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The Black Death and its aftermath

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Bubonic plague came to England in the summer of 1348. Popularly known as the Black Death, the disease arrived via a French ship that docked in what is now Weymouth on the south coast. From there, it spread rapidly inland and westwards over the water to Ireland. It was also transmitted across the North Sea to Oslo, courtesy of the regular commercial contacts between south-east England and Norway.

Because medieval records are sketchy, estimates of the death toll vary. But it was enormous by any measure.

Norwegian historian Ole J. Benedictow puts the European mortality rate at 60 per cent, which would translate into roughly 50 million dead people. Others think that’s too high and the true number was perhaps half of that. For England, an estimate of 50 per cent of the population is often used.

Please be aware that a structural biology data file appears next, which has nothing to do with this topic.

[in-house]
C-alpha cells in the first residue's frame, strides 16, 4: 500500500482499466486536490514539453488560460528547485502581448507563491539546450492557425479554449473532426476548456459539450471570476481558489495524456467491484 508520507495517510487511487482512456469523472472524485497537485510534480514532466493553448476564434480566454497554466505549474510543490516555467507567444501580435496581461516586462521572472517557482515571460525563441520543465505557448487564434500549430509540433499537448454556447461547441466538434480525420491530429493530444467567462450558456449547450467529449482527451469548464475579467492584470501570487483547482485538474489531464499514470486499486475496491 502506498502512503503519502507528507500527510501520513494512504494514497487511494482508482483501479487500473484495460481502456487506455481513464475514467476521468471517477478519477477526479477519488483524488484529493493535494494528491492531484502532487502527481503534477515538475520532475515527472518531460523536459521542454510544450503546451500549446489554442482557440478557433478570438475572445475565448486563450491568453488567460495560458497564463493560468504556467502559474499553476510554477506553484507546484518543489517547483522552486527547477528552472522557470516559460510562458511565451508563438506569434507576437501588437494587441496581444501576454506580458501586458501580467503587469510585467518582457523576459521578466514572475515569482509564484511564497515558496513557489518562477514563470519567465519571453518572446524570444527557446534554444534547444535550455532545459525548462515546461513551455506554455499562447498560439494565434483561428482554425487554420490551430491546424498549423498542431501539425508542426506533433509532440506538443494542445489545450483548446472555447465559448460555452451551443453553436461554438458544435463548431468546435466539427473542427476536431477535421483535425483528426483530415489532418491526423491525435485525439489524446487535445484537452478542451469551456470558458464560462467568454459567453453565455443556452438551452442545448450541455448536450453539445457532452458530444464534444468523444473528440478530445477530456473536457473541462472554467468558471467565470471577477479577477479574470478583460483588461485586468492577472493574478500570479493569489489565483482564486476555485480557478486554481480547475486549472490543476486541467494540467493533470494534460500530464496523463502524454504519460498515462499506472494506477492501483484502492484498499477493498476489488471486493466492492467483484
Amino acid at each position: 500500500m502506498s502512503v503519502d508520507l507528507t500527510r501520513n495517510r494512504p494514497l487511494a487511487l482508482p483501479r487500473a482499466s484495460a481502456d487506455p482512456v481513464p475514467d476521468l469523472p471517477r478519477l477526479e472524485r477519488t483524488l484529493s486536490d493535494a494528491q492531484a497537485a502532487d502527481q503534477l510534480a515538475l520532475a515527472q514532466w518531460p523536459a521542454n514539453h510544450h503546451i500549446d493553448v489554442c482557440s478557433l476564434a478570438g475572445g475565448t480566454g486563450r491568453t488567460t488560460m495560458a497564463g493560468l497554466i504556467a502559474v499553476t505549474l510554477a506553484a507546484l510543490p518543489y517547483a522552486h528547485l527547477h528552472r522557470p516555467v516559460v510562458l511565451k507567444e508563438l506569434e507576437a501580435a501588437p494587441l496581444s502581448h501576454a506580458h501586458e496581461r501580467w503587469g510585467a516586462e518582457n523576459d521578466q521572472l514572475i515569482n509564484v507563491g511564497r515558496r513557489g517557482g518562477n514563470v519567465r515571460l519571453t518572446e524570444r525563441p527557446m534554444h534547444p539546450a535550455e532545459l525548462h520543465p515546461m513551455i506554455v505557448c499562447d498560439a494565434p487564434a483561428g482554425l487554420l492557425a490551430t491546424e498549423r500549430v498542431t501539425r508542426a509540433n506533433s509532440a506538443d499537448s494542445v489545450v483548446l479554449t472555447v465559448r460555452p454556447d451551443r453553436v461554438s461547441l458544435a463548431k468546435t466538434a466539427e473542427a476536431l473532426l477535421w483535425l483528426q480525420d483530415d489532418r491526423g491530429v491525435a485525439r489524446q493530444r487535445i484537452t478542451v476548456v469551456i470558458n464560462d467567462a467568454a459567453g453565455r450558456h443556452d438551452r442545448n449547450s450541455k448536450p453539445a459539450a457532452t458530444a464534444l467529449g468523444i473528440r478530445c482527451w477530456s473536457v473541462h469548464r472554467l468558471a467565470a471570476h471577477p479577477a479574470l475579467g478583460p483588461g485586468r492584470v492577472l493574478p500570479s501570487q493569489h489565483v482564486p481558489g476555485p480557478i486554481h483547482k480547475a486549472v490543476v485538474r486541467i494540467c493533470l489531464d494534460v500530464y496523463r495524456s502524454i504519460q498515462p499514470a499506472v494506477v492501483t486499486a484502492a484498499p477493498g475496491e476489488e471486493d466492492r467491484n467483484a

The disease, caused by the bacterium Yersinia pestis, was introduced to Europe by virtue of an infected Mongol army besieging a Genoese trading port in Crimea. When the Genoese escaped, the Black Death sailed with them, disembarking in southern Europe in 1347 and making its way to France the following year. Then it was on to England.

Because the disease was new to Europe, there was little natural immunity and those afflicted generally succumbed quickly.........

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